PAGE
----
Since the unrest and subsequent crackdown in Tibet in 2008, the Chinese authorities have adopted a harsher approach to suppressing dissent in order to uphold Tibet’s ‘security’ and ‘stability’ – political language to justify the repression of Tibetans for Chinese strategic and economic interests.
The government has established a comprehensive security architecture with new laws and regulations which by conflating any criticism or dissent with a threat to national security present serious danger to the fundamental rights of Tibetans. In a bid to control every aspect of Tibetan peoples’ public and private lives, surveillance has also been stepped-up – including the establishment of a neighbourhood grid surveillance system and new technologies that enable face-recognition and integration with big data analytics.
In this context, Tibetans who express concerns about Chinese policies in Tibet or even mild displays of their Tibetan identity continue to be detained, prosecuted and sentenced on the basis of vague and politically motivated charges, such as ‘subverting state power’ or ‘causing instability’. A prominent example is that of the Tibetan language advocate Tashi Wangchuk, who in May 2018 was sentenced to five years imprisonment on politically motivated charges of ‘inciting separatism’. His apparent ‘crime’ was a New York Times interview profiling his attempts to petition for the rights of Tibetans to speak and learn their own language at school – a right guaranteed by the Chinese Constitution. These political prisoners are particularly at risk of enforced disappearance, torture and ill treatment in custody.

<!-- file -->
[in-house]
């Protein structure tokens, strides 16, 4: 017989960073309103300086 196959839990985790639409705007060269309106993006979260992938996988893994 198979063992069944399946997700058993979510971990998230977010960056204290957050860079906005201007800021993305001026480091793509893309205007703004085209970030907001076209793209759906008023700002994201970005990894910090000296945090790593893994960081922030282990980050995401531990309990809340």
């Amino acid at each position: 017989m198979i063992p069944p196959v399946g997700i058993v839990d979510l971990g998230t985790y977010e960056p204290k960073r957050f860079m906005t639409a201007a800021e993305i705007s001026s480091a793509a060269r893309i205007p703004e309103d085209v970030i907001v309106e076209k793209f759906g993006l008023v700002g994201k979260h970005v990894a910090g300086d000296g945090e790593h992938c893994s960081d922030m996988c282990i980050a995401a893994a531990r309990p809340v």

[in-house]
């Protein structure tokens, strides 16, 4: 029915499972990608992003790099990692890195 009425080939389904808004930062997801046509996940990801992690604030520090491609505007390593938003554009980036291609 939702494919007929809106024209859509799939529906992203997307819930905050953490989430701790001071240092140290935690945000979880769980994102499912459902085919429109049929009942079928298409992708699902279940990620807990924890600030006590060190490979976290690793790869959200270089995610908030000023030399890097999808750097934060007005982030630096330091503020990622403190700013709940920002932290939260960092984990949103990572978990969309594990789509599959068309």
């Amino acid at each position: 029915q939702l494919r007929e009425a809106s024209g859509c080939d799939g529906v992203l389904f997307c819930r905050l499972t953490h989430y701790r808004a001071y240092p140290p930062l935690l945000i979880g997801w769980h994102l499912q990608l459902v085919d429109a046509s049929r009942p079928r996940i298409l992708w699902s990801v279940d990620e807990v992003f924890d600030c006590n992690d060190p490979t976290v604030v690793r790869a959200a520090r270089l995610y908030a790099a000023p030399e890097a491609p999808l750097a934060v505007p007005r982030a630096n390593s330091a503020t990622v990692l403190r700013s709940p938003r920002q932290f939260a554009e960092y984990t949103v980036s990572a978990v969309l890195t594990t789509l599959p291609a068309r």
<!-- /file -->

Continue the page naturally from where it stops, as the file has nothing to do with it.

Despite the huge risks they face, Tibetans courageously continue to peacefully claim their rights and call for the return of the Dalai Lama to Tibet. Although the number of self-immolations has decreased in recent years, partly as a result of the criminalization of those allegedly ‘associated’ with self-immolators, Tibetans resort to alternative forms of resistance, including filing petitions to the authorities and non-violent solo-protests.
Related news and resources
The Chinese government has detained a 29-year-old Tibetan monk for more than a year and prevented him from communicating with the outside world after he posted his opinions about Tibetan issues on a popular Chinese social media platform.
Ten Tibetans have received harsh prison sentences in a trial that reveals how China uses “anti-gang” measures to silence Tibetans and deny them fair trials, the International Campaign for Tibet finds in a new report.
In the wake of a new report exposing China’s coercive labor programs in Tibet, more than 60 parliamentarians from 16 countries are demanding urgent action against the Chinese Communist Party.